Re-Arranging Our Value Hierarchy In Life
At the weekend, I was tagged in a post from 2014 where I wrote about why I became a Personal Trainer and opened a gym which highlighted a change of value in life.
And over the following days, I thought about the journey along the way.
One of the key things was how your value hierarchies change in life through experiences, age and emotions.
For me, as I went through secondary school, I spent less time being arsed with studying and more time looking at cars and wondering what was up a girl’s skirt.
From being someone who had modest levels of intelligence, my values shifted, and I almost dumbed myself down.
That trend followed through into college too. Repeat exams in August.
A sheer lack of discipline, motivation and drive.
And that included neglect of myself.
Changes of Value
Up until I was 21/22, I valued finishing work on a Friday so I could drink 47 cans of cider all weekend, party it up and make an absolute tit of myself.
But as the years went by, my values began to change.
The partying was still mad craic, but it began to be overtaken by the impulse to change my lifestyle.
Because I was beyond fed up being overweight.
And slowly, as the months ticked by, the value of losing weight and feeling good about myself eroded the value of partying.
And that kicked off the lifestyle change, because now my physical appearance and how I felt about myself took priority over pints.
As you grow older, your value hierarchy changes.
At 21, mine could have looked like:
- Cans of cider
But as the evolution of Colm gathered pace, these values shifted.
Fitness and health became more important.
Spending time outdoors suddenly became my weekend go-to.
And travelling opened my eyes to the realities of the world.
Oh yeah, running a business kicked me back into Intelligent Mode where it re-engaged with studying, learning and making mistakes along the way.
Using experiences in life can alter your values.
Travelling to poorer countries or visiting areas of turmoil will rapidly alter your perspective of what’s important.
Material goods are nice but not essential.
Instead, you value the little things in life and discover gratitude.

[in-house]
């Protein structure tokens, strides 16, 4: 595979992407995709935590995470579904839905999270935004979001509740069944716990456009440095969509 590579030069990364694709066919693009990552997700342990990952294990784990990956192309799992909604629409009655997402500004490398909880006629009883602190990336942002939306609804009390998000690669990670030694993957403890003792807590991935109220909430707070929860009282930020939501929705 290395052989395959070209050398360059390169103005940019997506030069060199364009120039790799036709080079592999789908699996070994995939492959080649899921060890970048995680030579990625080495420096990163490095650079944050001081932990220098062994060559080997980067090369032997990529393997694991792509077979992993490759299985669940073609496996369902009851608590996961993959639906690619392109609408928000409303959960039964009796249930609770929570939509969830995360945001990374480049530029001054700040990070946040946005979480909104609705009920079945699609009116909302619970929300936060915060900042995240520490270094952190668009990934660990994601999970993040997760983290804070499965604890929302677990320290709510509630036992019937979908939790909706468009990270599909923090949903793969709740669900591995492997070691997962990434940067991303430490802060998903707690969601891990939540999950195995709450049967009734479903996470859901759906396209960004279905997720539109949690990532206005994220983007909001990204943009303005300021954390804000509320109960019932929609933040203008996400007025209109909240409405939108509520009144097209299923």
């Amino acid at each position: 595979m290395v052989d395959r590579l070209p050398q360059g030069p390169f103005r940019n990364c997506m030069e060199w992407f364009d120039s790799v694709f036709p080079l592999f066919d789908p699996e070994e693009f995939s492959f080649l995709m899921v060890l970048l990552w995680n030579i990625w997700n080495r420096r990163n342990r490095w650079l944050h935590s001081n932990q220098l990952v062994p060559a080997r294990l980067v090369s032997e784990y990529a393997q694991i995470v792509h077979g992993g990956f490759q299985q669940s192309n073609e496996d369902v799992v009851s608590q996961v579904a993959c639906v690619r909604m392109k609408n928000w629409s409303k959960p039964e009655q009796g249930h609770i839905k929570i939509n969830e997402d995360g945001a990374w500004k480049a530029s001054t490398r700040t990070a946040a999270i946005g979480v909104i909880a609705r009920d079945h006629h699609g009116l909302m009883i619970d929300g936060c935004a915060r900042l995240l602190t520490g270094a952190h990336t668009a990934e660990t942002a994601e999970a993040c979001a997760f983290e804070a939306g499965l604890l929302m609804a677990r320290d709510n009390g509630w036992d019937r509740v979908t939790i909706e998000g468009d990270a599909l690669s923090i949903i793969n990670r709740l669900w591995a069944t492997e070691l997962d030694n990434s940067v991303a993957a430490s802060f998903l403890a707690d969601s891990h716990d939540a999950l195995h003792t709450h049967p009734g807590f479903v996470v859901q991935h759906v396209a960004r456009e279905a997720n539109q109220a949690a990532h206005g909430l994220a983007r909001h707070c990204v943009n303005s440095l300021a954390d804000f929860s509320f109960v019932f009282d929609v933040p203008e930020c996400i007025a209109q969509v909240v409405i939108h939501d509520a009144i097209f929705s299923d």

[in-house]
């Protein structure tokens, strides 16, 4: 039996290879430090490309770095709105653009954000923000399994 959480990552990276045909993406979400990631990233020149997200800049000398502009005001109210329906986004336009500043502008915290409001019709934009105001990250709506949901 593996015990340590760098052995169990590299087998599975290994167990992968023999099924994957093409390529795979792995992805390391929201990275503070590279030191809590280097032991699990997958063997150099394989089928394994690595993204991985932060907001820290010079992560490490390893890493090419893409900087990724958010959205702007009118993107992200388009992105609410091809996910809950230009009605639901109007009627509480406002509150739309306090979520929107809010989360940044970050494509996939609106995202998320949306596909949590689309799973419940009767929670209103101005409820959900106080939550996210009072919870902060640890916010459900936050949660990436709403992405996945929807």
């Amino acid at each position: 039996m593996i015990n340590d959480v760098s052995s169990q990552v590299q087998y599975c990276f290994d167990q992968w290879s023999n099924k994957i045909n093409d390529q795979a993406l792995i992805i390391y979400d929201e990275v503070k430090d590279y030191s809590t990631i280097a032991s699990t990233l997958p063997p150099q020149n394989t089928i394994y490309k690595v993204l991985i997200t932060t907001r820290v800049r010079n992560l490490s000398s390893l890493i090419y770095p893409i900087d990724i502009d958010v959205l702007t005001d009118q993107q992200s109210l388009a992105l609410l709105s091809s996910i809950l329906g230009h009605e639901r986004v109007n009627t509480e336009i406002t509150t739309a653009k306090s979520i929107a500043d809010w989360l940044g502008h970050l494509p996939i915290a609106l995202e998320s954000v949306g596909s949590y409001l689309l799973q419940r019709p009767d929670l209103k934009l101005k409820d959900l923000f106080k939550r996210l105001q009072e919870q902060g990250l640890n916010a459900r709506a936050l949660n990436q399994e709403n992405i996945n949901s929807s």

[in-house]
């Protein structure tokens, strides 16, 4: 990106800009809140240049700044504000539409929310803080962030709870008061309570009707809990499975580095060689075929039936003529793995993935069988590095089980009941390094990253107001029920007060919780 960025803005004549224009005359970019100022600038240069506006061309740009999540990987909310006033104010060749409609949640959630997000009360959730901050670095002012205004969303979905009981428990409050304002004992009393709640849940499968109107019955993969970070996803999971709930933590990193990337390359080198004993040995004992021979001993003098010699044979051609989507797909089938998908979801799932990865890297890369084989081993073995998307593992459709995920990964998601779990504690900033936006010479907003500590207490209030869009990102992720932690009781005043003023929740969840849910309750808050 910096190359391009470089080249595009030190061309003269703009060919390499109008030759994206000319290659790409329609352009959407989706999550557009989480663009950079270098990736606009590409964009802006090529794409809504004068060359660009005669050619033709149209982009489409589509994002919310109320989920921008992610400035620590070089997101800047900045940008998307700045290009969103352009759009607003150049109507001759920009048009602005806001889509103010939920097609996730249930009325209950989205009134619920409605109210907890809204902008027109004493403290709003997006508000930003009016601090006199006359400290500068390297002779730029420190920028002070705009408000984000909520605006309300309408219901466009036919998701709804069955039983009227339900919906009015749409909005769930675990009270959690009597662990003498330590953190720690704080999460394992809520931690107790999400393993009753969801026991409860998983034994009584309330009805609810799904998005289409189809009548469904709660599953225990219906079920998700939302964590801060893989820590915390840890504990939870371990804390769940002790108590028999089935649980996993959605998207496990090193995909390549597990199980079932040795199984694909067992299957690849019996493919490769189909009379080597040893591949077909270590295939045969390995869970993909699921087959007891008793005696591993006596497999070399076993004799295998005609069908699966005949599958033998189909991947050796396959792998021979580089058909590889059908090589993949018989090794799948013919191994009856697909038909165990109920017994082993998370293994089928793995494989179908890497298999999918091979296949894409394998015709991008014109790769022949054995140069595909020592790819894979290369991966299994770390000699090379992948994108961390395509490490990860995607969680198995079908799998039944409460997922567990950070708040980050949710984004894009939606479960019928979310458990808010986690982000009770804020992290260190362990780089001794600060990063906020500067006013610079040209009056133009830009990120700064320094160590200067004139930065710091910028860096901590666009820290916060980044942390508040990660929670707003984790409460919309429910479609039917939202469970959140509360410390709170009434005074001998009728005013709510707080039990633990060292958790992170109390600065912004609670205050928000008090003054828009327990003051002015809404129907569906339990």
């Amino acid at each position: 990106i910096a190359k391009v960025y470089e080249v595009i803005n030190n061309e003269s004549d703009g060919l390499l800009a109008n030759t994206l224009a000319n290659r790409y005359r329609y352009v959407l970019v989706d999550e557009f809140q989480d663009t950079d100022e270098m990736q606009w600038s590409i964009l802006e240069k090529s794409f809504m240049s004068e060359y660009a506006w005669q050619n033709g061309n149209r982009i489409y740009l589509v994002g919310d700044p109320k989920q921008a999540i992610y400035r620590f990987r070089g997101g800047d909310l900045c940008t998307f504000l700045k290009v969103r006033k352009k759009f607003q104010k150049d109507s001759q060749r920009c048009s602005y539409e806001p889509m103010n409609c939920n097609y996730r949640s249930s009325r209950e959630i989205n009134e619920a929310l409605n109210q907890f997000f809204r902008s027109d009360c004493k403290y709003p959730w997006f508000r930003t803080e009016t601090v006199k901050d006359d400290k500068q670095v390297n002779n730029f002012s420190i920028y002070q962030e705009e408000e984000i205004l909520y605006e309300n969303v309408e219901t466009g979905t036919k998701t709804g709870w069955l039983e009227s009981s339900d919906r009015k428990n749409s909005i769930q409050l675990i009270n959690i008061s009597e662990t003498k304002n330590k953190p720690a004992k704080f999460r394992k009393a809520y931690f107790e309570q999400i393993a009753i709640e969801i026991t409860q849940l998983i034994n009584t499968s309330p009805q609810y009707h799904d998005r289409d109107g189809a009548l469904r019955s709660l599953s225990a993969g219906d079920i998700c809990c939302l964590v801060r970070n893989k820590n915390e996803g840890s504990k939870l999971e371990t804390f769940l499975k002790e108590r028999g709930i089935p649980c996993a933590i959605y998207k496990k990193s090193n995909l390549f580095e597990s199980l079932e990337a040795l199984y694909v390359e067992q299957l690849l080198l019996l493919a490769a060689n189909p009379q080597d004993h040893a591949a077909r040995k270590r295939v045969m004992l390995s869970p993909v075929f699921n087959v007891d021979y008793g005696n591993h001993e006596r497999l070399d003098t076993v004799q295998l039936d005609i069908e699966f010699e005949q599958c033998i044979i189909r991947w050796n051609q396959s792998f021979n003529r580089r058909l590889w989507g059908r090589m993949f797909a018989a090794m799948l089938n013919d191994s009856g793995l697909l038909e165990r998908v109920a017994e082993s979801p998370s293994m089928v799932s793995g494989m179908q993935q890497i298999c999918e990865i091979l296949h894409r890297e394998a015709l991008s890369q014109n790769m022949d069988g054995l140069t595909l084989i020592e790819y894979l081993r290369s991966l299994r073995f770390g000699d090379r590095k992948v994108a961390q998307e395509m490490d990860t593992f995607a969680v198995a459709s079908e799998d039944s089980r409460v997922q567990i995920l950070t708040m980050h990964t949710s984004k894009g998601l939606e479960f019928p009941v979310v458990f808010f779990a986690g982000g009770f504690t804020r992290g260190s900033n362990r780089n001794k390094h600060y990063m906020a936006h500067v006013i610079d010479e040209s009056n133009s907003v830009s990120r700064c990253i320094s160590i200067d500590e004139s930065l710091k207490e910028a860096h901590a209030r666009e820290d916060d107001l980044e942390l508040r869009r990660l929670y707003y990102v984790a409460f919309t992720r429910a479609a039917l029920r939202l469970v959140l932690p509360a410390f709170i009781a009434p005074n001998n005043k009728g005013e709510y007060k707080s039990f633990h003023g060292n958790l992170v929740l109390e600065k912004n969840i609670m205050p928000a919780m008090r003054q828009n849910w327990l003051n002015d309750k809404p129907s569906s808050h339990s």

Every morning you wake up in a warm house, food in the fridge, clean running water and electricity, then you’re not doing bad at all.
Yet we somehow feel the need to whinge about slow internet, not having the latest iPhone or the person at Starbucks spelling your name wrong.
Whether it’s a level of Stoicism that evolves within you, or just that you remove yourself from the rat-race of superficial lifestyle.
Volunteering is another experience that can dramatically change how you value human life, interaction and emotion.
It grounds you very quickly as it strips back all the social status, the designer goods and Instagram photos and instead opens your eyes to the struggles so many suffer throughout the world.
And again, it changes your perspective of what’s important in life.
Fuck the flash cars, jewellery, clothes and unrealistic levels of self-importance.
We’re all human, superficial items shouldn’t remove us from the fact that we’re all just human looking to live a happy life.
As you evolve, your value hierarchy might start to look like:
- Being a good person
- Work, self-development, creativity
- Spending time outdoors and having fun
- Social life
Joining The No-Craic Brigade
One of the things I’ve noticed as the years roll by, is that you can be judged by people based on their values, not yours.
As I shifted away from partying to opening my own business and working my arse off to create a better lifestyle, I suddenly got tagged as “no craic anymore”.
It’s something that can piss you off.
You’re happy that you’re now working on creating something good for yourself, but you don’t feel supported or celebrated.
Instead, you grow to realise people judge you based on their values and their expectations.
Not based on how you want to proceed in life.
And it can be a tough mental battle to persevere in your new endeavours in the adventure that is life.
Because you could just switch back to keep everyone happy.
But deep down, that isn’t what drives you anymore.
So you need to buckle up and keep putting in the work.
It can be a lonely road, but along the way, you’ll meet plenty of crazy, weird people who are on the same track as you.
And suddenly you realise you’re not crazy anymore.
This is a normal part of life.
We live, we grow, we evolve.
And as we do, our values change along the way.
In a few years time, mine will have changed again.
Maybe ‘family’ will sit on top of the pile.
All I know is, we should focus on opening ourselves up to as many experiences, adventures and challenges as we can.
Because that’s what will elicit personal growth and development.
And don’t we all want to live a better, more fulfilling life?
Maybe take some time to assess your own values and see if you’re focusing on them or if you need to alter your actions.